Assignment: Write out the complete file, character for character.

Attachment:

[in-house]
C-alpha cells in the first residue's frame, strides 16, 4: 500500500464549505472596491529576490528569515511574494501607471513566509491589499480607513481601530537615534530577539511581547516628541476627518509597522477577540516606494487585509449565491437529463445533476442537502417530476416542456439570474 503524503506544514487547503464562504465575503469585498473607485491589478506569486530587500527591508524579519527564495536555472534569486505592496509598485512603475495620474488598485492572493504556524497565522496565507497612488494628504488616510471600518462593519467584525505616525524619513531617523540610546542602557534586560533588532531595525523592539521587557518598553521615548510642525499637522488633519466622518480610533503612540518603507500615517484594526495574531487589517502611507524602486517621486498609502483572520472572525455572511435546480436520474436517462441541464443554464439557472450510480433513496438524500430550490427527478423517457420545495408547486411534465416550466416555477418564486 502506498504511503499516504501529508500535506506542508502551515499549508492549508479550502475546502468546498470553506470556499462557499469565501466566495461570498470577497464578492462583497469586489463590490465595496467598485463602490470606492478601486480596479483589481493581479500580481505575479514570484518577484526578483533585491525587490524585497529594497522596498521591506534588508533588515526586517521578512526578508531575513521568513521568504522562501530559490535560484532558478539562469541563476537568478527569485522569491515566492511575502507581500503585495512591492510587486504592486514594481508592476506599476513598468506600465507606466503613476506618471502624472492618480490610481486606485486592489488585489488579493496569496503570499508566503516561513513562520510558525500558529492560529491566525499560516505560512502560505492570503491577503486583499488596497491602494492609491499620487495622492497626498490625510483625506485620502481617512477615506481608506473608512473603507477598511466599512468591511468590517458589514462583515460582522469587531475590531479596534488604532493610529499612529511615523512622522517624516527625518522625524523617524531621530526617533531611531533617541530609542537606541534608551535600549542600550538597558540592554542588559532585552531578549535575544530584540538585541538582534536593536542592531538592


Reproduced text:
[in-house]
C-alpha cells in the first residue's frame, strides 16, 4: 500500500464549505472596491529576490528569515511574494501607471513566509491589499480607513481601530537615534530577539511581547516628541476627518509597522477577540516606494487585509449565491437529463445533476442537502417530476416542456439570474 503524503506544514487547503464562504465575503469585498473607485491589478506569486530587500527591508524579519527564495536555472534569486505592496509598485512603475495620474488598485492572493504556524497565522496565507497612488494628504488616510471600518462593519467584525505616525524619513531617523540610546542602557534586560533588532531595525523592539521587557518598553521615548510642525499637522488633519466622518480610533503612540518603507500615517484594526495574531487589517502611507524602486517621486498609502483572520472572525455572511435546480436520474436517462441541464443554464439557472450510480433513496438524500430550490427527478423517457420545495408547486411534465416550466416555477418564486 502506498504511503499516504501529508500535506506542508502551515499549508492549508479550502475546502468546498470553506470556499462557499469565501466566495461570498470577497464578492462583497469586489463590490465595496467598485463602490470606492478601486480596479483589481493581479500580481505575479514570484518577484526578483533585491525587490524585497529594497522596498521591506534588508533588515526586517521578512526578508531575513521568513521568504522562501530559490535560484532558478539562469541563476537568478527569485522569491515566492511575502507581500503585495512591492510587486504592486514594481508592476506599476513598468506600465507606466503613476506618471502624472492618480490610481486606485486592489488585489488579493496569496503570499508566503516561513513562520510558525500558529492560529491566525499560516505560512502560505492570503491577503486583499488596497491602494492609491499620487495622492497626498490625510483625506485620502481617512477615506481608506473608512473603507477598511466599512468591511468590517458589514462583515460582522469587531475590531479596534488604532493610529499612529511615523512622522517624516527625518522625524523617524531621530526617533531611531533617541530609542537606541534608551535600549542600550538597558540592554542588559532585552531578549535575544530584540538585541538582534536593536542592531538592